So now let us imagine how this applies when using a auto-numbered field. To insert the next new row I’ll need to travel down the right-edge (highest key values) of the tree. Once at the leaf, insert and done (oversimplified). Since the next write uses the next possible key from the last one used, it is practically guaranteed to find the nodes it needs in cache. So a few quick memory look-ups later the record can be inserted without reading from disk. It should now be obvious why Guids will have problems…

Creating a new Guid is essentially done by taking a value ‘uniformly at random’ from the entire range of possible Guid values. That means that unlike our auto-number field with a high key-density, our Guid keys are designed to be sparse, or to have a low key-density. Because of this for two Guid values to be stored in the same tree node is likely going to be statistically more improbable than winning the lottery. Using a Guid as a primary key practically obliterates the ability for a database to reliably find nodes in the cache based upon previous queries. By the time the database has passed about 10 million rows your performance will fall drastically.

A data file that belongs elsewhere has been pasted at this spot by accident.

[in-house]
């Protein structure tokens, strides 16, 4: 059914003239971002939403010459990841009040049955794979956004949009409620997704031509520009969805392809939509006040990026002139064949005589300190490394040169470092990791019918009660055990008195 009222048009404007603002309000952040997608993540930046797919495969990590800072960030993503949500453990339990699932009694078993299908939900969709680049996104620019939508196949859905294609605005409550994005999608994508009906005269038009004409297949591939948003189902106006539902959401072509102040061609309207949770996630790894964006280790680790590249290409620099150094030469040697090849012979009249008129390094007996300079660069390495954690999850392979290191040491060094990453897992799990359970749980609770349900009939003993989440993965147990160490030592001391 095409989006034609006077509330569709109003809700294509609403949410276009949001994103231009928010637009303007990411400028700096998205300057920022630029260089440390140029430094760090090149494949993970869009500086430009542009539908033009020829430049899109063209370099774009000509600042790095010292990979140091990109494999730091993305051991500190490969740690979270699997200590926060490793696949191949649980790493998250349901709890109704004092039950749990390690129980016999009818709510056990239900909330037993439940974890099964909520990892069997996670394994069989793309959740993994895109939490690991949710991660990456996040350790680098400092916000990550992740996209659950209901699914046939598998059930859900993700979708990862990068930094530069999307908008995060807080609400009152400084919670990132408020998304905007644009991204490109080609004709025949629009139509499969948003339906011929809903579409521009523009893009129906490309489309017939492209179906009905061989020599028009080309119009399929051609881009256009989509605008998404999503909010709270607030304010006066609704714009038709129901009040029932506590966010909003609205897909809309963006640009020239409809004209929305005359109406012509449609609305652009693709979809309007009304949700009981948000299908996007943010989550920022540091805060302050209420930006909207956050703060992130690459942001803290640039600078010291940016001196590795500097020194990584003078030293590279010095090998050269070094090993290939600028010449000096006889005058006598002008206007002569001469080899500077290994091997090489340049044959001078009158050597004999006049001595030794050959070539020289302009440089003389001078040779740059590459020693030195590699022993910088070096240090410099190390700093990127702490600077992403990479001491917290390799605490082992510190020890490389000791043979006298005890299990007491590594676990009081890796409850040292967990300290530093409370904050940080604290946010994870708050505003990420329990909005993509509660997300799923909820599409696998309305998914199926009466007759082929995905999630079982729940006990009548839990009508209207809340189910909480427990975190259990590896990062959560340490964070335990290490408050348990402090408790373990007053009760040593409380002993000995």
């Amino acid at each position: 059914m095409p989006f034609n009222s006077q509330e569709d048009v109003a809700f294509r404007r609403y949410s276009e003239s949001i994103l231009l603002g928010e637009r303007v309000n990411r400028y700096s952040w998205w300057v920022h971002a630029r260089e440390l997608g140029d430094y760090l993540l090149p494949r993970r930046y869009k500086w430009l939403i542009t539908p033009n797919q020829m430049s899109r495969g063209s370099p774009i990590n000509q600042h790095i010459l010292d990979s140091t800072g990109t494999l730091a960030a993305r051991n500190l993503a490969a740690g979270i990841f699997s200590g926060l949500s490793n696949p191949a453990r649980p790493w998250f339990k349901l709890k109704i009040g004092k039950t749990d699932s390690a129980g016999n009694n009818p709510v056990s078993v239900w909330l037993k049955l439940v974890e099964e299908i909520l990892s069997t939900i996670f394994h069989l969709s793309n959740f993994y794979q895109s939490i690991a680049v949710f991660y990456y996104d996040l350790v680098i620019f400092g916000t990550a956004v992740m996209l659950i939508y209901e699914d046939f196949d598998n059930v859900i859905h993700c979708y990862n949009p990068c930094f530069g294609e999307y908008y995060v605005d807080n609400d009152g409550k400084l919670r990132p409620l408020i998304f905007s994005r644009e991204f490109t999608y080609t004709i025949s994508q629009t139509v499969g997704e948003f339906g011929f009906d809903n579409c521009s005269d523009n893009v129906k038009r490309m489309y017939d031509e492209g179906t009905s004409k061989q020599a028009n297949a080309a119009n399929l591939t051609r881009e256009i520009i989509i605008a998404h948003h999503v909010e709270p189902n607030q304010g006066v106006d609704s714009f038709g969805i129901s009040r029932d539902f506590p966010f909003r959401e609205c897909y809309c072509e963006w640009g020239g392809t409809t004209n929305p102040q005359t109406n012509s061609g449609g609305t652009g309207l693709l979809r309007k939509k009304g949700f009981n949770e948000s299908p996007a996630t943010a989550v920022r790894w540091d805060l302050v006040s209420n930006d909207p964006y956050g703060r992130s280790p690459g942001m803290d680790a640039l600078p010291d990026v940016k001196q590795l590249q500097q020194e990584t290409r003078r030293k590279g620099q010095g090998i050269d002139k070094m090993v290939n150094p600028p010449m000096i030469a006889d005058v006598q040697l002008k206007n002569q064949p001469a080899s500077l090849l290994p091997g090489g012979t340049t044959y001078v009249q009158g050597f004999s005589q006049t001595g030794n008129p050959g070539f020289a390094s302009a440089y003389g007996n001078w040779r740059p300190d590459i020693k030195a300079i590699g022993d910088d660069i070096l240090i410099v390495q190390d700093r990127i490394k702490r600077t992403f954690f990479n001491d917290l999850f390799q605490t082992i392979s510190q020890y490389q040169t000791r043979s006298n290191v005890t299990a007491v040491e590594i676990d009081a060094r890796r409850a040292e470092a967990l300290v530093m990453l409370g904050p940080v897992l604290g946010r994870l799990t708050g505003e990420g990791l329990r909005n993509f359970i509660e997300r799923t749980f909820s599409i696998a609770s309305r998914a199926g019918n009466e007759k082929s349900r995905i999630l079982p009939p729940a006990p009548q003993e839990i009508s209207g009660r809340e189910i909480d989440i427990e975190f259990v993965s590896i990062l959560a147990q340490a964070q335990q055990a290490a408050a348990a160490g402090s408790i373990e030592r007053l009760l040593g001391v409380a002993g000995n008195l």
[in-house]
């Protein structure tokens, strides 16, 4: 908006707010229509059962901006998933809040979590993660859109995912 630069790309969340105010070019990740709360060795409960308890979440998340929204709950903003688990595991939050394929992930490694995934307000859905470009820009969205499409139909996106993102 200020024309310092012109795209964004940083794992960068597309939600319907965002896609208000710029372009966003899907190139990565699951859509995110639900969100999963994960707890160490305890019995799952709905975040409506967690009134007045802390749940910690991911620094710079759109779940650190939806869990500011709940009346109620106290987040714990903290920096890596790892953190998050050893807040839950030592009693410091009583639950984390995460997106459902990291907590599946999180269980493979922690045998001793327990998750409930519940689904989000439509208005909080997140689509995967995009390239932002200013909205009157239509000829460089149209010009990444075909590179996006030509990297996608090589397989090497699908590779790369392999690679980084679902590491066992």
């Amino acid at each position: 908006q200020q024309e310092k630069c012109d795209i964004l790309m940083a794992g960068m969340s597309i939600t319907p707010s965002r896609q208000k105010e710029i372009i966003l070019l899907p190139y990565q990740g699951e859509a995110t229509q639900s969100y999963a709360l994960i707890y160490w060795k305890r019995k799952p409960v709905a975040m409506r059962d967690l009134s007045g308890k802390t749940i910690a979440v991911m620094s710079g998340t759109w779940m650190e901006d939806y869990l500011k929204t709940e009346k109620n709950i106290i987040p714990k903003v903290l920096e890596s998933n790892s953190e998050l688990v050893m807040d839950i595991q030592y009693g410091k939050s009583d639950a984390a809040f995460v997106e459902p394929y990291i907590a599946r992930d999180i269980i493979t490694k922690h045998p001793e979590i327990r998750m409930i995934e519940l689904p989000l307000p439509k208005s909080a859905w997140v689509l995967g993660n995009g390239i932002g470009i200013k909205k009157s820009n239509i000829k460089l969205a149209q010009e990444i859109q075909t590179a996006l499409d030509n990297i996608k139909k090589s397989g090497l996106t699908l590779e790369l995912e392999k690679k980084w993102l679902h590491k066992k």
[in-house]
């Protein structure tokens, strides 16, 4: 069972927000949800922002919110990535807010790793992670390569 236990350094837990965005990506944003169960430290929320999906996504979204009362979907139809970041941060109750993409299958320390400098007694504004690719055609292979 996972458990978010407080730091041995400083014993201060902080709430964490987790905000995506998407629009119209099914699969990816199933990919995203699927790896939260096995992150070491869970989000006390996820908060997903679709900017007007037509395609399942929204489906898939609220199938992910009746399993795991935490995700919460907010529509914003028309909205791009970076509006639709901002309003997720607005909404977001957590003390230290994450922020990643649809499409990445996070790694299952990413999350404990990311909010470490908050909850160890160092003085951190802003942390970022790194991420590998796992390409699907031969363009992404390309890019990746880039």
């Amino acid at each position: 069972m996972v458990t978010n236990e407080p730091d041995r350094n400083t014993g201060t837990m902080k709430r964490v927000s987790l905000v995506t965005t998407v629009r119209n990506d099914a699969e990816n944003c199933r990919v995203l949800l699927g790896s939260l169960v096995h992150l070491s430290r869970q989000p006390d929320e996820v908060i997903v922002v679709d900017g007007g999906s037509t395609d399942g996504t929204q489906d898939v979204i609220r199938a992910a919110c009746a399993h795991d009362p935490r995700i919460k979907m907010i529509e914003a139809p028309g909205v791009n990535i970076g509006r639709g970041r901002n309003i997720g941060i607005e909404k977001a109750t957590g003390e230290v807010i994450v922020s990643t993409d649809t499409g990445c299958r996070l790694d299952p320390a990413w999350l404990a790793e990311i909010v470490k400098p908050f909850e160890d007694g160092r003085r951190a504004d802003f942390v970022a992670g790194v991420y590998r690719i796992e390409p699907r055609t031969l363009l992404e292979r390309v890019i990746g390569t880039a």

Want more proof? Read the Guid article on Wikipedia under the section “Sequential algorithms” it discusses this very topic. It also discusses solutions to this, as first introduced by Jimmy Nilsson in 2002, called a COMB Guid or Combined Guid for the combination of a timestamp.

So are Guid’s Evil in a Database? No. It’s the algorithm that generates the Guid that is the issue, not the Guid itself. As mentioned in the articles linked above, there are other algorithms. There are numerous possibilities documented online. I’ve implemented one of these that out-performs the native Guid.NewGuid() implementation that will be released in the next few weeks. Until then, this is fairly similar to the algorithm I’m using…


static class SequentialGuidGenerator
{
    static int _sequenced = (int)DateTime.UtcNow.Ticks;

    private static readonly System.Security.Cryptography.RNGCryptoServiceProvider _random =
        new System.Security.Cryptography.RNGCryptoServiceProvider();
    private static readonly byte[] _buffer = new byte[6];

    public static Guid NewGuid()
    {
        long ticks = DateTime.UtcNow.Ticks;
        int sequenceNum = System.Threading.Interlocked.Increment(ref _sequenced);